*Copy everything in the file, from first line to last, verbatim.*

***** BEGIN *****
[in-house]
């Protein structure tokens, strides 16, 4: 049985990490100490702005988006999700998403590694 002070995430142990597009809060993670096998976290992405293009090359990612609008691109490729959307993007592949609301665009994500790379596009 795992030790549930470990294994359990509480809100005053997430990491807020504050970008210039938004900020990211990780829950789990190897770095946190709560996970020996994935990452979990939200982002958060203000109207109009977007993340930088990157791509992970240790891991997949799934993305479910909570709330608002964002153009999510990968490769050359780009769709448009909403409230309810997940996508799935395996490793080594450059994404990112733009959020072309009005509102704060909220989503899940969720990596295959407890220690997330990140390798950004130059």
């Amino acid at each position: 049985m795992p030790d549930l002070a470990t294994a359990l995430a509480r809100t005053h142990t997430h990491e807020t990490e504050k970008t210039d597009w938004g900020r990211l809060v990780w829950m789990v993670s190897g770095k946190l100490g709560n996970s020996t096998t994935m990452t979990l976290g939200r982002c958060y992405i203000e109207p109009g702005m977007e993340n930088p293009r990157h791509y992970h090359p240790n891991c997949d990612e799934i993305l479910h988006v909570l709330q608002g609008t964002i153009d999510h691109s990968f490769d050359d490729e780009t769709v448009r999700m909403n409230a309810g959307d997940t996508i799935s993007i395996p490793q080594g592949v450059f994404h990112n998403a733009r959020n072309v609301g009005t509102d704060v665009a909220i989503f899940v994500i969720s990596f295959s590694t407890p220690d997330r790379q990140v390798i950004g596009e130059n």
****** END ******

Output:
[in-house]
């Protein structure tokens, strides 16, 4: 049985990490100490702005988006999700998403590694 002070995430142990597009809060993670096998976290992405293009090359990612609008691109490729959307993007592949609301665009994500790379596009 795992030790549930470990294994359990509480809100005053997430990491807020504050970008210039938004900020990211990780829950789990190897770095946190709560996970020996994935990452979990939200982002958060203000109207109009977007993340930088990157791509992970240790891991997949799934993305479910909570709330608002964002153009999510990968490769050359780009769709448009909403409230309810997940996508799935395996490793080594450059994404990112733009959020072309009005509102704060909220989503899940969720990596295959407890220690997330990140390798950004130059």
């Amino acid at each position: 049985m795992p030790d549930l002070a470990t294994a359990l995430a509480r809100t005053h142990t997430h990491e807020t990490e504050k970008t210039d597009w938004g900020r990211l809060v990780w829950m789990v993670s190897g770095k946190l100490g709560n996970s020996t096998t994935m990452t979990l976290g939200r982002c958060y992405i203000e109207p109009g702005m977007e993340n930088p293009r990157h791509y992970h090359p240790n891991c997949d990612e799934i993305l479910h988006v909570l709330q608002g609008t964002i153009d999510h691109s990968f490769d050359d490729e780009t769709v448009r999700m909403n409230a309810g959307d997940t996508i799935s993007i395996p490793q080594g592949v450059f994404h990112n998403a733009r959020n072309v609301g009005t509102d704060v665009a909220i989503f899940v994500i969720s990596f295959s590694t407890p220690d997330r790379q990140v390798i950004g596009e130059n």